Conservation groups sue to stop snapper season extension

By Crystal Cole
Posted 7/24/17

Several conservation groups have filed a lawsuit against the federal extension of red snapper season recently announced by the U.S. Department of Commerce.

In the suit, the groups said the …

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Conservation groups sue to stop snapper season extension

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Several conservation groups have filed a lawsuit against the federal extension of red snapper season recently announced by the U.S. Department of Commerce.

In the suit, the groups said the decision jeopardizes the ongoing recovery of Gulf red snapper by increasing the federal private angler fishing season thirteen-fold.

Chris Dorsett, vice president of conservation policy and programs for the Ocean Conservancy (one of the groups involved in the suit), spoke out against the extension of the federal season.

“I have seen firsthand the impacts in the Gulf of Mexico of the drastic historic overfishing that has occurred in the red snapper fishery,” Dorsett said. “Hard work and tough decisions have brought the red snapper fishery back from decades of overfishing – at its worst, the red snapper fishery was at just 3 percent of its historic levels. We’ve made great progress but we’re only about halfway through the rebuilding plan. You don’t stop taking antibiotics halfway through a prescription. You’ll just run the risk of getting sick again.”

Dorsett said his group did not make the decision to join the lawsuit lightly.

“Ocean Conservancy made the very difficult decision to sue because ultimately, this is not just about rebuilding red snapper,” Dorsett said. “It’s about protecting America’s fisheries, which are the backbone of so many coastal communities and the heart of deep cultural traditions rooted in a love for fishing and our ocean.”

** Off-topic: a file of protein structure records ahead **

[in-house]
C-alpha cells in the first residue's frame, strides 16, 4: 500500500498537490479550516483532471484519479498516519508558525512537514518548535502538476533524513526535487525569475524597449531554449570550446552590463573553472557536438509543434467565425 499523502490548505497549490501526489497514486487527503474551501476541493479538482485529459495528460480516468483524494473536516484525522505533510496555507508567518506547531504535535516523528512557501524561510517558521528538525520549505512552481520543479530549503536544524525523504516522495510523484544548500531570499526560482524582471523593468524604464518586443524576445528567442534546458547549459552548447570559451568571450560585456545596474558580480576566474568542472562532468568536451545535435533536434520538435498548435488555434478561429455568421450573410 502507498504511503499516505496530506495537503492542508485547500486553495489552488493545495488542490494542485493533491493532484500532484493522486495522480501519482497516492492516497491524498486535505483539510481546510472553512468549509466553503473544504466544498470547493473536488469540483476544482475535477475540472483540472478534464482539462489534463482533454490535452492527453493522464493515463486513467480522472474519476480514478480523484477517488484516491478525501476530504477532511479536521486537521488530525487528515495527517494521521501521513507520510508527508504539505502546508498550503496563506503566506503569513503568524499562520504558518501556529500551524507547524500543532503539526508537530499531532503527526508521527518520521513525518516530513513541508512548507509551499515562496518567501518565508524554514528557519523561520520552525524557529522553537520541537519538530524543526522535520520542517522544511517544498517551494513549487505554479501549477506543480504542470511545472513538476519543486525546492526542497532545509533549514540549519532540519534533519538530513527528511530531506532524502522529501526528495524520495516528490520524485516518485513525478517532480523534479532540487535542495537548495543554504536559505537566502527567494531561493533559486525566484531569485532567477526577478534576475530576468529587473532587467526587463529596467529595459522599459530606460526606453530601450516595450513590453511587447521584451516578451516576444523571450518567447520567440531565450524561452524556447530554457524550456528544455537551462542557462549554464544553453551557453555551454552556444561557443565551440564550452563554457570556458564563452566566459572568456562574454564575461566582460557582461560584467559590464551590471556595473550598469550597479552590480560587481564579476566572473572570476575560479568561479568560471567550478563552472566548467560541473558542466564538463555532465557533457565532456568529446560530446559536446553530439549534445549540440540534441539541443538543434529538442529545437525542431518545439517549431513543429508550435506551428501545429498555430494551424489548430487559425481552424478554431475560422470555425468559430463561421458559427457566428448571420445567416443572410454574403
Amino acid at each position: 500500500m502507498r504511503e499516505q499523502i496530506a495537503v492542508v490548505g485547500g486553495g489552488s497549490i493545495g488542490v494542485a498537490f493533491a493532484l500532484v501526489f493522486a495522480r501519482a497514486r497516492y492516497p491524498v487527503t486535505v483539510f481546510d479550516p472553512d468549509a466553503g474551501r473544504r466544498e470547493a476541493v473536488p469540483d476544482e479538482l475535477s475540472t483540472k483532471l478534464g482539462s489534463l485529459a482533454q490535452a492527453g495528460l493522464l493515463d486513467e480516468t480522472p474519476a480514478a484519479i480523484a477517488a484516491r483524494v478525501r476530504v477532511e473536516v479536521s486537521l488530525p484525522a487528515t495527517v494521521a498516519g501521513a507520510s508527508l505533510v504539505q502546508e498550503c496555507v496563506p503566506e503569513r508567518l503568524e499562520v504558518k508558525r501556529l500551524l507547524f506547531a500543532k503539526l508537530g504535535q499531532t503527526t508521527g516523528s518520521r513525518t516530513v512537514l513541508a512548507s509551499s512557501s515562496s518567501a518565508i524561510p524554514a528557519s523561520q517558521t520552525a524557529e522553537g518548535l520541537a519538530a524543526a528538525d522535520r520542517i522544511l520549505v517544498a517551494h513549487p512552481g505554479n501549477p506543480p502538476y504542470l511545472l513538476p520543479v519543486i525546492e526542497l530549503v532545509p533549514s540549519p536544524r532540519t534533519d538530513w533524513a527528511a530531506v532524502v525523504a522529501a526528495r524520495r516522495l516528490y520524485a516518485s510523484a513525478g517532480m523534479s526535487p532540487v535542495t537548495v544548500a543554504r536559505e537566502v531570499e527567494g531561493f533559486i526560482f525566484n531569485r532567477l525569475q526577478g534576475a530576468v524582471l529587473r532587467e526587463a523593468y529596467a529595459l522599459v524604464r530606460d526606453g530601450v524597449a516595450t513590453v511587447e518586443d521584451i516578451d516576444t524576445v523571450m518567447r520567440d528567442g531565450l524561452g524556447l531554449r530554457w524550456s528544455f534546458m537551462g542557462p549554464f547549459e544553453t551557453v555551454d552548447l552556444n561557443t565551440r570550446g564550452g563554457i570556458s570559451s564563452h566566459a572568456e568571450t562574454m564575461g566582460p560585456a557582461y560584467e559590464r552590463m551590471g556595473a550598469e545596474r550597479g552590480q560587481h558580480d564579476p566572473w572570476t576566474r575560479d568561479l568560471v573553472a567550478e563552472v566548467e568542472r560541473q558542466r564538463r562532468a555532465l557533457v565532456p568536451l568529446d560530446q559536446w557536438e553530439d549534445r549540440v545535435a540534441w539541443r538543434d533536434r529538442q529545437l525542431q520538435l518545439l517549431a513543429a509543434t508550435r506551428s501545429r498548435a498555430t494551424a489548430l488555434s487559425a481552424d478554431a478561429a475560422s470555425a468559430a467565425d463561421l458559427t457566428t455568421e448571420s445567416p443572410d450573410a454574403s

The Gulf Shareholders’ Alliance also joined with the groups speaking out against the extension.

“We share the concerns raised in this lawsuit, and believe the recent action by the Commerce Department could have a major, negative impact on red snapper stock in the Gulf of Mexico,” the group said in a statement. “We have long believed that decisions related to fisheries management must be founded on sound science and broad stakeholder input. Commercial fishermen rely upon sustainable fisheries for our livelihoods, and American businesses and consumers depend on our efforts for reliable supplies of seafood. That is why we support a long-term solution to this situation that improves access to red snapper, while preserving the sustainability of this vital fishery in the Gulf for today and for future generations of fishermen and consumers.”

Orange Beach Councilman Jeff Boyd, who has been outspoken on the issue of extending the season, said he felt the lawsuit served the interests of just those environmental groups and not the people who live at and depend on the Gulf.

“It could just be environmentalists concerned,” Boyd said. “To me, what I gathered when I was in D.C. was that if it was up to NOAA, they don’t care if we don’t ever fish again. They’d just as soon we leave the fish alone and nobody fishes. I just don’t think that’s their decision to make that. It’s ours. The taxpayers and the people of the United States own the waters and own the fisheries and it’s not NOAA’s decision to say whether we should fish or not.”

Boyd said he was in contact with federal legislators to see where they were on legislation that could grant more powers to the Gulf Coast states.

I’ve already been on the phone this morning to D.C. trying to find out where we stand on the Snapper Act, which is a bill that’s supposed to come through that’s coming out of Louisiana with Mr. (Bill) Cassidy. I think Cassidy wrote the bill and I think Bradley Byrne is on board with it. I read the bill from Bradley Byrne’s office and our biggest hope os to just get that passed and fix it. It fixes it for us for the next seven years. That bill basically states that we will be able to fish to a depth of 25 fathoms or 25 nautical miles whichever comes first.”

Byrne said he felt the lawsuit

“This lawsuit is without merit,” Byrne said. “A lot of work went into this emergency rule put forward by the Department of Commerce. They went through a lot of study and worked with the individual Gulf states to get the state seasons in line with the federal seasons. The Department of Commerce did their homework here, and I have confidence that this lawsuit from a liberal Washington, D.C. environmental group will not ultimately be successful.” 

Baldwin County Commission Chairman Chris Elliott said he and other local officials weren’t surprised to hear this lawsuit move forward.

“This lawsuit was anticipated,” Elliott said. “The Trump administration and NOAA acted within their authority applying basic common sense to effectively and quantitatively allow the same access to our fishery for recreational anglers.”